Thursday, February 28, 2019

Public Entities Gathering for Renewable Electricity Aggregation in Texas/RNN

Texas Energy Aggregation announced the formation of the Texas Power Pool, a new power purchasing option for Texas public entities to utilize aggregated renewable energy. Texas Power Pool services include competitive procurement of utility-scale renewables and on-site solar for state agencies, higher education, cities, independent school districts, water districts, and other public entities across Texas, including cooperative and municipal utility regions. The services are enabled by a Texas Comptroller’s Statewide Procurement Division contract awarded to Texas Energy Aggregation. Interested public entities can learn more from the State Energy Conservation Office (SECO).
Public entities have been slow to take advantage of renewables’ financial value
Corporate energy users in Texas like Dow Chemical, Exxon-Mobil, Shell, and large municipal entities like the City of Houston have been procuring wholesale renewable wind and solar to reduce costs, hedge against energy price volatility, and achieve sustainability goals. According to the Business Renewables Center, 2018 was by far the most prolific year yet for corporate renewable deals. Public entities such as cities, schools and universities certainly have an increasing appetite for renewables, but have been slow to cash in on the green energy boom, often lacking the expertise or economy of scale to achieve a price below traditional grid power.
With projected rates below three cents per kilowatt-hour, competitively procured wholesale renewables are the lowest-cost purchasing option available in more than a decade. In sharp contrast, many retail energy contracts offer a “100% renewable” alternative at a higher cost by simply purchasing Renewable Energy Credits (RECs). “Faced with budget shortfalls, public entities are now aggressively seeking new ways to reduce costs,” says Texas Energy Aggregation President, TJ Ermoian.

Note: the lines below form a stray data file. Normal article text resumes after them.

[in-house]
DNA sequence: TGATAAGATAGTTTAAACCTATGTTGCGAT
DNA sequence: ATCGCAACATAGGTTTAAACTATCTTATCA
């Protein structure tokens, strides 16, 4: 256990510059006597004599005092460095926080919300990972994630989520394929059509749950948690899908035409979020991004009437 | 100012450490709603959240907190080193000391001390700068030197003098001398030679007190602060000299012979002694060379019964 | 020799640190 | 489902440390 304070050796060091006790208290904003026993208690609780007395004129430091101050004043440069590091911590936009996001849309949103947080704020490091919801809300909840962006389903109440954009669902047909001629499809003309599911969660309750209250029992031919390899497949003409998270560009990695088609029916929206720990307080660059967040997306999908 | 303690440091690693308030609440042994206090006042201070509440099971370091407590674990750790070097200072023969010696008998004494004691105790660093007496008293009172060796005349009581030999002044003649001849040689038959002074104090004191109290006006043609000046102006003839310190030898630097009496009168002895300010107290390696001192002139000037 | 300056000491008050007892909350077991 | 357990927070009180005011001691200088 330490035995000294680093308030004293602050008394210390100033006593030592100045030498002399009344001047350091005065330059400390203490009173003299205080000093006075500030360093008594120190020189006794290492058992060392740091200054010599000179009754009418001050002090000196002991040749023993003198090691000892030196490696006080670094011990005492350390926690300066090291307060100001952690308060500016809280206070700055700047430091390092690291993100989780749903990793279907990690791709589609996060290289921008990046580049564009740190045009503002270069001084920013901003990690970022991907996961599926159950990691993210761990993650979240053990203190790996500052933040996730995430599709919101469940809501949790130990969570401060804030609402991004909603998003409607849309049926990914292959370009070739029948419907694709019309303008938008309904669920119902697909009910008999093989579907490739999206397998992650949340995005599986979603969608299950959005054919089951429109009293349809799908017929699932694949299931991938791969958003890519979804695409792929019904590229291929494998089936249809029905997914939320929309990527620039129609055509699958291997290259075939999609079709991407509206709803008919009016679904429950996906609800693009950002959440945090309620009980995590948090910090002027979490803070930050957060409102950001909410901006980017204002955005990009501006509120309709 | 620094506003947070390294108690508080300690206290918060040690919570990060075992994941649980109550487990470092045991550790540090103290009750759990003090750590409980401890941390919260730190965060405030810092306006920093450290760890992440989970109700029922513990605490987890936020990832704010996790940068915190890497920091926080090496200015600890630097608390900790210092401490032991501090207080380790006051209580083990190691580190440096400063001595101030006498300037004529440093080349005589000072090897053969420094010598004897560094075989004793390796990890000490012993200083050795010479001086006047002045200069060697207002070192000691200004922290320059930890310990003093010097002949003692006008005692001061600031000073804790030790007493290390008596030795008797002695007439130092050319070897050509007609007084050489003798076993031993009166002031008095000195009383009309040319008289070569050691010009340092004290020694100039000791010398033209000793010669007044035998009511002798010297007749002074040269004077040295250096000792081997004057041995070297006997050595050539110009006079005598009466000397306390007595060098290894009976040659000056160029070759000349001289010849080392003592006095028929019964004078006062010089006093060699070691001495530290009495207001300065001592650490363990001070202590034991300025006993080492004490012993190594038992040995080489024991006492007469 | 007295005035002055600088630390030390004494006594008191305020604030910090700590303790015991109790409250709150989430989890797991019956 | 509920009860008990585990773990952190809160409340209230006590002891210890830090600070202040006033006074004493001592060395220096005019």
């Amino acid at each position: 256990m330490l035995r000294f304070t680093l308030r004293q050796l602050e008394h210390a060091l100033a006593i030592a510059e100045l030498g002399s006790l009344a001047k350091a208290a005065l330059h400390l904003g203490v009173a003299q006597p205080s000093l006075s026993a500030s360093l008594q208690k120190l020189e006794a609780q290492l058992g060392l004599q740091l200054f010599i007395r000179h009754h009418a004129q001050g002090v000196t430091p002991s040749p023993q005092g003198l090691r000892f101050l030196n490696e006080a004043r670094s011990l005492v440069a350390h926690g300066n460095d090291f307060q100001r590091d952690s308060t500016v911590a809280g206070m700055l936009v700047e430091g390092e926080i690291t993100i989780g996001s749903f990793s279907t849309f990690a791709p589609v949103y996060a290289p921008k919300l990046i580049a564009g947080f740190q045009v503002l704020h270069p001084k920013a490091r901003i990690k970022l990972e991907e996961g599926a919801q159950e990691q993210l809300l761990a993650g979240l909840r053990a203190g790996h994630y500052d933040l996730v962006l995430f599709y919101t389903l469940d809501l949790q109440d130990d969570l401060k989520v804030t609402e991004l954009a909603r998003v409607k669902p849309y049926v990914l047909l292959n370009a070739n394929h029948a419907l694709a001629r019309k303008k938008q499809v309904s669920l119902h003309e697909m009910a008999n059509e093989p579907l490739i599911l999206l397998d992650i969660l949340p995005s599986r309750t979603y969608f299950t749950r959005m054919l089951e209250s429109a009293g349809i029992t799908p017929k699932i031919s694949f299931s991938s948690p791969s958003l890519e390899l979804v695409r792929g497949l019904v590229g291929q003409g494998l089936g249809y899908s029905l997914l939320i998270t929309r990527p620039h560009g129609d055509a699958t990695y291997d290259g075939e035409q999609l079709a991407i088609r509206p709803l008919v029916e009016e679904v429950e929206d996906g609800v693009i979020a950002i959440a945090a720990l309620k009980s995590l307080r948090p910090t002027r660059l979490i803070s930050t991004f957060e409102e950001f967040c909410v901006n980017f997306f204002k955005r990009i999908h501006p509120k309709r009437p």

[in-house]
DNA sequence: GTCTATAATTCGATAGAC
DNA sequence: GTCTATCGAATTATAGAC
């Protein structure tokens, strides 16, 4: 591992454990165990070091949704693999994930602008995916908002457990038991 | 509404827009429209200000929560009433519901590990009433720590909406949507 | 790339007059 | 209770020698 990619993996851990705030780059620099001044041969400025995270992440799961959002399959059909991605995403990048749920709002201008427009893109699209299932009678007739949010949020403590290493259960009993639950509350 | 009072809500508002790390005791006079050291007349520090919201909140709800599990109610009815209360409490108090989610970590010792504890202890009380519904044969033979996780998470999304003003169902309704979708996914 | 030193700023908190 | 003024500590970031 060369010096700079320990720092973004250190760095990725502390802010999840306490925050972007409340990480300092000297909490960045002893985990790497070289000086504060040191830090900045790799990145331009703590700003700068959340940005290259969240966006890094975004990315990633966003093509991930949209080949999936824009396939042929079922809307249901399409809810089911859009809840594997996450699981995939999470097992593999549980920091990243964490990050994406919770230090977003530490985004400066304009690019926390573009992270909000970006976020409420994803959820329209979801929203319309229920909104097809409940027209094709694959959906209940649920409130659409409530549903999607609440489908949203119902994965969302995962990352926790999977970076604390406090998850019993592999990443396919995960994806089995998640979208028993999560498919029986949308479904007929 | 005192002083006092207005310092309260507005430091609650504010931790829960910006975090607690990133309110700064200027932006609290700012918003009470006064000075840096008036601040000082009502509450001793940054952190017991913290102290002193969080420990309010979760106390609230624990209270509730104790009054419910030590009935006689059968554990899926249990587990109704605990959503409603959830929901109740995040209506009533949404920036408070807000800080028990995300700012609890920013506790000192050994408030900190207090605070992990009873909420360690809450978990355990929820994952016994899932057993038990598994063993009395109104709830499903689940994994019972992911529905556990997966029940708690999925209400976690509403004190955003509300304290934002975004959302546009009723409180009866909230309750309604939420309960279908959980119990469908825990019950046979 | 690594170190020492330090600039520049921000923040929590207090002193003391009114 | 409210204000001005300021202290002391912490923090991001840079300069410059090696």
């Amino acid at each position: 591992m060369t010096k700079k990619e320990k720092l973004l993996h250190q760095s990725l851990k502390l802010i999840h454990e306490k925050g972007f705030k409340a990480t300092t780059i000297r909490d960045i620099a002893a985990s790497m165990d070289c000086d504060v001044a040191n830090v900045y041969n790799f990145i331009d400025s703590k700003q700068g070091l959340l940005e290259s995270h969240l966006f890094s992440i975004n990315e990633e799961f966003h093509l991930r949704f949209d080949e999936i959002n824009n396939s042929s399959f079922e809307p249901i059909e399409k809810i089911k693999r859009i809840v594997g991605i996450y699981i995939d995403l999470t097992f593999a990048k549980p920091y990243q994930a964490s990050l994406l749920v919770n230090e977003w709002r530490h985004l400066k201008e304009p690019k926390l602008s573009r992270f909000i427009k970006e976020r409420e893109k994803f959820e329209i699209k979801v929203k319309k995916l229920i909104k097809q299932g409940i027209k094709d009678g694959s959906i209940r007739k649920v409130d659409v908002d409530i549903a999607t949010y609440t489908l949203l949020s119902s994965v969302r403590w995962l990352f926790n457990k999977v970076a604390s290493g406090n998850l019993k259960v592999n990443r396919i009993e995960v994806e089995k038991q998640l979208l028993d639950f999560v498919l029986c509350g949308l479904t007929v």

Texas Comptroller’s Office supports strategic power procurement
The Texas Comptroller’s Statewide Procurement Division is the central state organization for purchasing and, with the assistance of SECO, issued a request for proposals for electricity sourcing services that included renewable power purchase agreements. Through a competitive bidding process, the Comptroller’s office selected the Waco-based Texas Energy Aggregation to offer electricity procurement services. SECO was later involved with Texas Energy Aggregation in naming these services the Texas Power Pool. Texas Energy Aggregation is an electricity consulting firm working in partnership with the non-profit Rocky Mountain Institute (RMI), which seeks to accelerate the global transition to clean energy use and is providing technical and convening assistance.
“Power purchasing in Texas has changed, but not so much for public entities,” explains Ermoian. “Wind and solar are the new disruptors to the energy industry, offering the lowest-priced generation, but it takes specialized experience and aggregated loads to achieve the scale necessary to get below three cents per kilowatt-hour. We are exceptionally fortunate to have the help and support of SECO and RMI.”
“Solar energy offers a compelling value proposition to consumers in Texas, and across the country,” Kevin Brehm, a manager at RMI, states. “Aided by increasingly favorable economics, this clean, reliable, renewable resource can provide compelling monetary, environmental, and grid benefits to a wide range of buyers. We are pleased to partner with Texas Energy Aggregation to expand the market for solar energy and provide these services to a greater number of Texans.”